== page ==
What's New?
  For Sale
  A History
  Email List
  Members Only
  Marine Weather
  Local Weather
  Contact Us
Supernova's Caribbean Cruise - How It All Started.....

February 12, 2012. The website LadyTrap.org/Supernova is, unfortunately, down and one day, we hope, will be back up and running. The account there of Supernova's Caribbean Cruise is a great log with super photos of cruising a Dolphin.

In the meantime we have found an archived 2004 remnant on the web posted by Simon Graves that gets us started. This is the link .http://simondreams.blogspot.com/ but we have reprinted here the applicable sections just in case we lose that story too. (minor edits)


navigating the (not so) high seas

Thursday, February 12, 2004

Prologue: a Bit of Background

It all started for me about four years ago, in the Nova.

I picked up a Swedish backpacker from a hostel in Pacific Beach to drive to San Francisco with me in the Nova. His name was Klas, and during our three day adventure I introduced him to Devo, pre-energy crisis automobiles and the California coast. In return he paid for the fuel, played some Swedish death metal on my guitar, and told me about how he had made his way from Sweden to Spain to Morocco and eventually to the New World by hitchhiking on sailboats.

Wow, what a romantic dream, right? By this point in my young life I had already determined that travel would be an obsession I would never shake. I had thus resigned to the idea that I would lead a rather nomadic existence far into my late years. Once you have this sort of resolve, the standard question isn't "Will I travel?", "When will I travel?" or even "Where will I travel?"...but "How will I travel?"

And of all the possible answers to that question, SAILING is certainly an exciting concept. The O.G.-riginal way to wander the earth!

So thus began the seed that Klas planted in my head. I was on the verge of taking a cubicle-bound corporate career-style job while this bright eyed 20-year-old kid was out there living my dream. "Someday I'll do that..."

Incidentally the idea of sailing wasn't the only way Klas's travels sowed seeds of adventure in my brain. The last I saw of him was when I dropped him off at SFO, bound for Lima. After the subsequent emails of his adventures in South America, I found myself exploring Peru less than half a year later....

So I should have known something was up when I ran into Klaas. I came across Klaas in 2003 in very much the same way I met Klas. He joined me on a drive south from San Francisco (as well as a spunky lesbian and her bicycle on their way to explore New Zealand). Klaas was a German on his own 6-week odyssey of self-discovery around North America. Like Klas, he was young and adventurous and played in a metal band back home in Europe. It was as if the re-embodied spirit of Klas had earned an extra A for adventure and come back to prod me along, to encourage me to pursue my own A.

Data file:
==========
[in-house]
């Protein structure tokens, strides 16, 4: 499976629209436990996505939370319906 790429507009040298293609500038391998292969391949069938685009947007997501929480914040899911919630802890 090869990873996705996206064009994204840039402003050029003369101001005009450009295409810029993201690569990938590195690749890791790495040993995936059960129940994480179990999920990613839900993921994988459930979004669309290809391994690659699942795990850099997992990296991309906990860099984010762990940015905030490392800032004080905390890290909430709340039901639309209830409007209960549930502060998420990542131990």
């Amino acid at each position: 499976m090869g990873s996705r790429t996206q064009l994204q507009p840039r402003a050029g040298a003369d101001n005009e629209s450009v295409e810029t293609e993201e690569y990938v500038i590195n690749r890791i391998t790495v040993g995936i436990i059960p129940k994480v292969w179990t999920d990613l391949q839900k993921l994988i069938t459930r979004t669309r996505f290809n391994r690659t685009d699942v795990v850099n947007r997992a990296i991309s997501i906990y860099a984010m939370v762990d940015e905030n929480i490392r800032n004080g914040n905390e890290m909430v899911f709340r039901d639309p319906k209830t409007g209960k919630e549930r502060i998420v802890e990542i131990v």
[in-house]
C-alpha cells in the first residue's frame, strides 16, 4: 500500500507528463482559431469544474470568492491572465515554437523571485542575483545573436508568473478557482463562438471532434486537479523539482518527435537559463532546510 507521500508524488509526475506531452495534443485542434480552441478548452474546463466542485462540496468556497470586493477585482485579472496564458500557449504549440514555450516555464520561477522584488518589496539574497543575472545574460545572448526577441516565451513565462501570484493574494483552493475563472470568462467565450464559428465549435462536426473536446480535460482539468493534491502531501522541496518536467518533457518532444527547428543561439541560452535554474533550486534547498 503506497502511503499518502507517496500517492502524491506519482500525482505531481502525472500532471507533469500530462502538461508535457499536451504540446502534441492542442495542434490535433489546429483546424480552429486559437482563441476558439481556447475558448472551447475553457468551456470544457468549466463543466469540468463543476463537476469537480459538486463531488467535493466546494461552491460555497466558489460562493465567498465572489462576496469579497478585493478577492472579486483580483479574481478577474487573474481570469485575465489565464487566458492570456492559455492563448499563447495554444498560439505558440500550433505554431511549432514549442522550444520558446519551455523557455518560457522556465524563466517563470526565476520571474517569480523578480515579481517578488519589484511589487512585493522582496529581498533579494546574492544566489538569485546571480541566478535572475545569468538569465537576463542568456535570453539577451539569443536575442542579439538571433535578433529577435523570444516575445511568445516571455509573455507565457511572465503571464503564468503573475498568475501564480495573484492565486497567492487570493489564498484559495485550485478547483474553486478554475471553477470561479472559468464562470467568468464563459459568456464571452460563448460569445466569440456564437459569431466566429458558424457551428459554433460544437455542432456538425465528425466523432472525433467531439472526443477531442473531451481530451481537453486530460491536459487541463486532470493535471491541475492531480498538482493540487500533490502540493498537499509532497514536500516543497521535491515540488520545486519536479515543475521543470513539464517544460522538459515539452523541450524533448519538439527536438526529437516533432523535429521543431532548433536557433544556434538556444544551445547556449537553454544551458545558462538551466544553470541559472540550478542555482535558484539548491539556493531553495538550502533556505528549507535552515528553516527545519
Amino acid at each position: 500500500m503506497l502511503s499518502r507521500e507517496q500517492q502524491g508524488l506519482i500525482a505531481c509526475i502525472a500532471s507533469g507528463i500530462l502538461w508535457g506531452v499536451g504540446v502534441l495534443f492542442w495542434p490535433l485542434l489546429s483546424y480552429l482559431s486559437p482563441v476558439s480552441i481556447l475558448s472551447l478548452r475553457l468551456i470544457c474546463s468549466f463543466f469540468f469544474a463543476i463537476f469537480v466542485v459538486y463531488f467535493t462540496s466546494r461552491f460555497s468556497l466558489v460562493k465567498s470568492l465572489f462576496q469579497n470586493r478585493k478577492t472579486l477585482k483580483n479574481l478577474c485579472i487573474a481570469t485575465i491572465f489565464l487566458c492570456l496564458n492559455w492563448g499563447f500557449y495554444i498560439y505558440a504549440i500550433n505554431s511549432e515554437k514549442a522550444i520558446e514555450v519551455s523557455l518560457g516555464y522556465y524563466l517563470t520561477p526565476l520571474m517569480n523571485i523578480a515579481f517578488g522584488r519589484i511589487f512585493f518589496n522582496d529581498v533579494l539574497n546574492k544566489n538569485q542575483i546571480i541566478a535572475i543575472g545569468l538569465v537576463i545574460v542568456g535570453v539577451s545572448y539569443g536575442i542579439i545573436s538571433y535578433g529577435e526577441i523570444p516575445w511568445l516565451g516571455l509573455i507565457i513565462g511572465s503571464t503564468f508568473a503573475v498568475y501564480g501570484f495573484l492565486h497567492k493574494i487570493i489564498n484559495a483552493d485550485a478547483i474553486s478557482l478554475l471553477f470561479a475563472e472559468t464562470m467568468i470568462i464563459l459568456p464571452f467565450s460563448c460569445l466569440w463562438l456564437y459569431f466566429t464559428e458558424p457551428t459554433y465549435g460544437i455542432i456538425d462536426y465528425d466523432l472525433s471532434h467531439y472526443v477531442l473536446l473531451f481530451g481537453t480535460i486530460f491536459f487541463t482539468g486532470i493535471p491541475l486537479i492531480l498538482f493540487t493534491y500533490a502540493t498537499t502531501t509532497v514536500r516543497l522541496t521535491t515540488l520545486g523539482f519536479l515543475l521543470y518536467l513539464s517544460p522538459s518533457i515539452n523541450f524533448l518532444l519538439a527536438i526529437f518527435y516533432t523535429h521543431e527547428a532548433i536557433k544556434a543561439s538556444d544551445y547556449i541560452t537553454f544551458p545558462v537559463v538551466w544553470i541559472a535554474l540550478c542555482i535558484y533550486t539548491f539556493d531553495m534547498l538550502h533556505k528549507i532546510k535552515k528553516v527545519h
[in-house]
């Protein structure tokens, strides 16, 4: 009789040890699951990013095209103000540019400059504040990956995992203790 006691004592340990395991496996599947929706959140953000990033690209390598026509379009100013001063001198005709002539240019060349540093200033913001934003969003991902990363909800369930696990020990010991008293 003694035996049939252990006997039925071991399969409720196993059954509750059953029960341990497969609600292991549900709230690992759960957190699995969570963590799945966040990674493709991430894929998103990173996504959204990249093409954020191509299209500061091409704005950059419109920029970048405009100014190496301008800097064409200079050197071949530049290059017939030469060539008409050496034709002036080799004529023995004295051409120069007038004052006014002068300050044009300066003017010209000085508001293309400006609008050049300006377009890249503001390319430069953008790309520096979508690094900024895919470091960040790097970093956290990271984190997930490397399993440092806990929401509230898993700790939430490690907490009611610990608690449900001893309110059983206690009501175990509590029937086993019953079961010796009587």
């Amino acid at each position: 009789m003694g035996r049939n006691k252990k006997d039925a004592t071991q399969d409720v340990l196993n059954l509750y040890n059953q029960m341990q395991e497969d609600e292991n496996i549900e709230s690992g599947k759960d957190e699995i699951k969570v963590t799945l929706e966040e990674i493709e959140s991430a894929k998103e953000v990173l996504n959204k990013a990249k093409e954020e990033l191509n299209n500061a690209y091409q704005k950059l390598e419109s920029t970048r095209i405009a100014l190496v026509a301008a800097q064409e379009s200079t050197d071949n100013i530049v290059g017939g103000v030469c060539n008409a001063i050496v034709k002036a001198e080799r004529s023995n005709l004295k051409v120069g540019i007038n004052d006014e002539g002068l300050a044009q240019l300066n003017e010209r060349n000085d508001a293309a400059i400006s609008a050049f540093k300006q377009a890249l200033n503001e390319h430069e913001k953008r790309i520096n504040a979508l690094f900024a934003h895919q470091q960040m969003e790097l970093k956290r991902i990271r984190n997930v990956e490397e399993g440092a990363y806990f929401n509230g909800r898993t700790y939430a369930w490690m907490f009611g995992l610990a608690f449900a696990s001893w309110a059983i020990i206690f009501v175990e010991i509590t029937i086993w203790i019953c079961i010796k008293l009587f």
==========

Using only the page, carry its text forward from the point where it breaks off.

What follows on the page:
I took Klaas out for his first surfing lesson down by Scripps Pier and the tide of random events led us afterward to the renowned Scripps Friday happy hour, a periodic ritual of scientists and grad students, summing up the week's research with cold barley soup. It was here that I ran into Jim Cleaves, a friend from college. He had recently bought a sailboat, a Cal 20, and over frothy beers we made plans to go sailing the following weekend.

Jim's intention in buying that boat was ambitious: to cruise down the coast of Mexico and Central America, through the Canal and up to Cuba. I couldn't resist, and within a month we were making plans. Eventually research and self-preservation led us to a different itinerary: Avoid the dangerous Pacific coast of Mexico, buy a bigger boat in Florida, and start right off by cruising the Caribbean.

So there you have it. That is how the ball started rolling and over the next several months I will attempt to bring you into the world of this first-time sailor's adventure...

posted by simon on 8:35 PM



Friday, March 05, 2004

Chapter 1: Buying a Craft and Exploring a Flat Soggy State

The weeks that preceded and followed my last day at work were consumed by an intensive telephone-and-internet campaign to find a suitable sailboat. Starting from scratch with only a rudimentary understanding of even how sailing works, I absorbed everything I could, from Jim's own knowledge and books to the unlimited and unorganized resources and experts of the internet.

We peeled through Boat Trader Online to create a list of boats in Florida that seemed to fit our budget (in the neighborhood of $5000) and size (24-30 feet) requirements. Those two factors were all we really had to go on, while there is so much more that goes into choosing a craft suitable for open ocean cruising. Some boats are great racers, but would collapse in heavy water like a Palestinian orphanage under an Israeli bulldozer. Others are built like bomb shelters but sail worse than garbage trucks. Certain manufacturers may have made fine craft for decades, but for some reason their 1974-1977 models should be avoided like the plague. Draft is a major issue in Florida and the Bahamas, as the water is so shallow that any boat drawing more than 4 feet will have a hell of a time not making love to rocks and coral. And on. And on.

Also of heavy consideration was what necessary equipment was already included with the boat. What looks like a money-saving budget boat may actually cost and extra $4000 before she is actually ready for cruising. So for every boat we figured an adjusted cost based on what we would expect to add (GPS, solar panels, extra sails, etc.) before departure.

Once we had a list of what looked like about ten potential candidates, I flew to Florida with a digital camera, Jim's copy of "Inspecting the Aging Sailboat", and a goal of returning a week later as a boat owner.


Florida is an oddity. The air is wet, the land is wet, the people are wet. God laid out this phallic peninsula in the days previous to inventing such modern complexities as elevation change and soy milk. The state is governed by a sociopath and local officials do all they can to prevent votes of dissent from being counted.

In Madeline L'Engle's "A Wrinkle in Time", our childhood heroes find themselves on the planet Camazotz which, since being consumed by a dark evil cloud, is ruled by a disembodied brain called IT. IT keep the planet in strict conformity, and a drive through any neighborhood reveals miles upon miles of identical houses, and the families within retain none of their individuality. This image has stuck in my brain since childhood as the horror of suburbia, and this image is alive and active in Florida. I thought I'd seen the worst of suburban sprawl here in California but nothing could have prepared me for the mindless homogeneity that is Florida's suburbia. Faster than the rainforests are being replaced by logging efforts, the vast Everglades are being replaced with zone upon zone of gated cookie-cutter housing developments and strip malls. Want a cute, walkable neighborhood with a coffee shop, movie theatre, and maybe a grocer? Forget it. Go to Walmart, or drive on down to the AMC, conveniently located near Target AND Costco.